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What the Women’s Health Initiative Results Mean for Breast Cancer Survivors

Jerilynn C. Prior MD, FRCPC and Dr. Christine Hitchcock, Ph.D

In July 2002 a large, randomized control trial called the Women’s Health Initiative was stopped three years early with the conclusion that Estrogen plus Progestin (E+P) is, on balance, not an effective preventative medication for healthy menopausal women. The results of this trial have surprised both doctors and the general public, because they have shown that E+P does not prevent heart disease and causes breast cancer (1). We believe there are several changes in concepts about menopausal hormone therapy that are important for breast cancer survivors.

The first change since the results of the E+P study is the knowledge that healthy, naturally menopausal women don’t need any hormone therapy to prevent heart disease. The E+P study showed an increase in heart attacks in those on hormones. Why did we formerly think that estrogen prevented heart attacks? Because the women who took estrogen in the non-randomized studies were healthier and had better lifestyles (2)! The combined results of the past studies and the E+P randomized trial lead to the conclusion that women’s risk for heart attack can be decreased by 80 percent by regular exercise, achieving and maintaining normal weight, not smoking, and treatment of abnormal blood lipids, high blood pressure and blood sugars. That means that breast cancer survivors who avoided estrogen therapy were not missing out on any heart preventive benefits!

The results of the E+P study say that menopause itself does not need treating. However, what has happened when the eight thousand study participants on estrogen plus progestin were told to suddenly stop their hormone therapy is that some developed severe night sweats and hot flushes (vasomotor symptoms, VMS). Now many more women and their doctors appreciate the misery from suddenly stopping estrogen. Many women who became menopausal due to breast cancer treatment already understand this! VMS caused by suddenly stopping estrogen are some of the most intense and difficult to treat.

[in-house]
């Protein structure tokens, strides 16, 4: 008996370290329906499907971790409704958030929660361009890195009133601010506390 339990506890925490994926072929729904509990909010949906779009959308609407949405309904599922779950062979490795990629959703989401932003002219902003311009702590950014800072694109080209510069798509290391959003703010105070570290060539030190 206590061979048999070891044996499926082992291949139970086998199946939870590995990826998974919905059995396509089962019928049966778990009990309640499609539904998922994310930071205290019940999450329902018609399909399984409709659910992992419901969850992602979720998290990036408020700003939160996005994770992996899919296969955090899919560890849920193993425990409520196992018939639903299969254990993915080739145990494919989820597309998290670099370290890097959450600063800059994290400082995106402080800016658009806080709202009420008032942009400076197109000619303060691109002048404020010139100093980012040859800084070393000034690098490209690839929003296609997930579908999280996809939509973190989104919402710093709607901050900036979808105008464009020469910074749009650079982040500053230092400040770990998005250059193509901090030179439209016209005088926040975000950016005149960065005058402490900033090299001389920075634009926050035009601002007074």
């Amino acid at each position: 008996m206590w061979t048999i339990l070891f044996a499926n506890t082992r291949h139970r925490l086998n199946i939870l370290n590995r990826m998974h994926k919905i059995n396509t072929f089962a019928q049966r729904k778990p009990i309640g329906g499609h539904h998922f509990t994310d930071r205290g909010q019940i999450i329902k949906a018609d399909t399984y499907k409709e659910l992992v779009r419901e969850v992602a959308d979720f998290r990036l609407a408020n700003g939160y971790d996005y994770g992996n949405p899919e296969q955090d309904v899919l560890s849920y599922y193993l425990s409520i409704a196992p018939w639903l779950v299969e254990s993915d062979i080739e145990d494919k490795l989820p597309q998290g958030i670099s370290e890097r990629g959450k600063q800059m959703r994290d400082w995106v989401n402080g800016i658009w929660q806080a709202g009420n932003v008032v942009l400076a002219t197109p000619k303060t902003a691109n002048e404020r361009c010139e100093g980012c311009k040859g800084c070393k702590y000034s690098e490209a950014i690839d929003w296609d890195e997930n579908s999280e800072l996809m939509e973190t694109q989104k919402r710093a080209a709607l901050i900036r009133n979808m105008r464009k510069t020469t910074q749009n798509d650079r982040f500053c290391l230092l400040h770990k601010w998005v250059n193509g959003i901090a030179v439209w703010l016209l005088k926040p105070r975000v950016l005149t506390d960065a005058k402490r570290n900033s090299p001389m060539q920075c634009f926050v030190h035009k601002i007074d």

There are some other recent developments in research on stress, enzymes and hormones that are relevant to breast cancer survivors struggling with hot flushes. Women having intense, persistent, sleep-disturbing night sweats are living with very high levels of adrenal stress hormones (3), some of which are converted into estrogen by the aromatase enzyme. New results from trials of drugs that inhibit aromatase in breast cancer survivors show improved breast cancer outcomes indicating that this is important. Therefore preventing the production of these stress hormones and the misery of night sweats takes on a new importance for breast cancer survivors.

But, you say, what effective therapies are available to treat hot flushes and night sweats in women with breast caner? The first is to prevent vasomotor symptoms in the first place—never stop estrogen suddenly. All women being treated with estrogen who need to stop it should do it very gradually over about four months. Daily full-dose progesterone therapy (Prometrium 300 mg at bedtime or medroxyprogesterone 10 mg/d) assists in the process of stopping estrogen without causing recurrent hot flushes. The Centre for Menstrual Cycle and Ovulation Research website (www.cemcor.ubc.ca) has information about gradually decreasing and stopping estrogen therapy. Vasomotor symptoms can be improved by stress reduction, and by treatment with progesterone and some progestins.

We believe that there are several important and non-harmful therapies to treat night sweats and hot flushes for the breast cancer survivor. The first is to take up relaxation therapy, yoga breathing (4) or mind-body therapy. All of these have been shown in controlled trials to improve night sweats and hot flushes. Treatment of depression with an antidepressant will also decrease stress hormones and may help night sweats. The importance of decreasing stress hormones as a treatment for VMS is only now becoming clear. And, given the aromatase inhibitor therapy results, reducing stress hormones should also help prevent breast cancer recurrence.

The second effective therapy for night sweats is progesterone or non-male hormone like progestins (such as medroxyprogesterone or megestrol (5)). A study we did some years ago showed that medroxyprogesterone (10 mg/d) is as effective as conjugated equine estrogen (0.625 mg/d) in control of vasomotor symptoms (6) Oral micronized progesterone has the added advantage that it assists with sleep (7).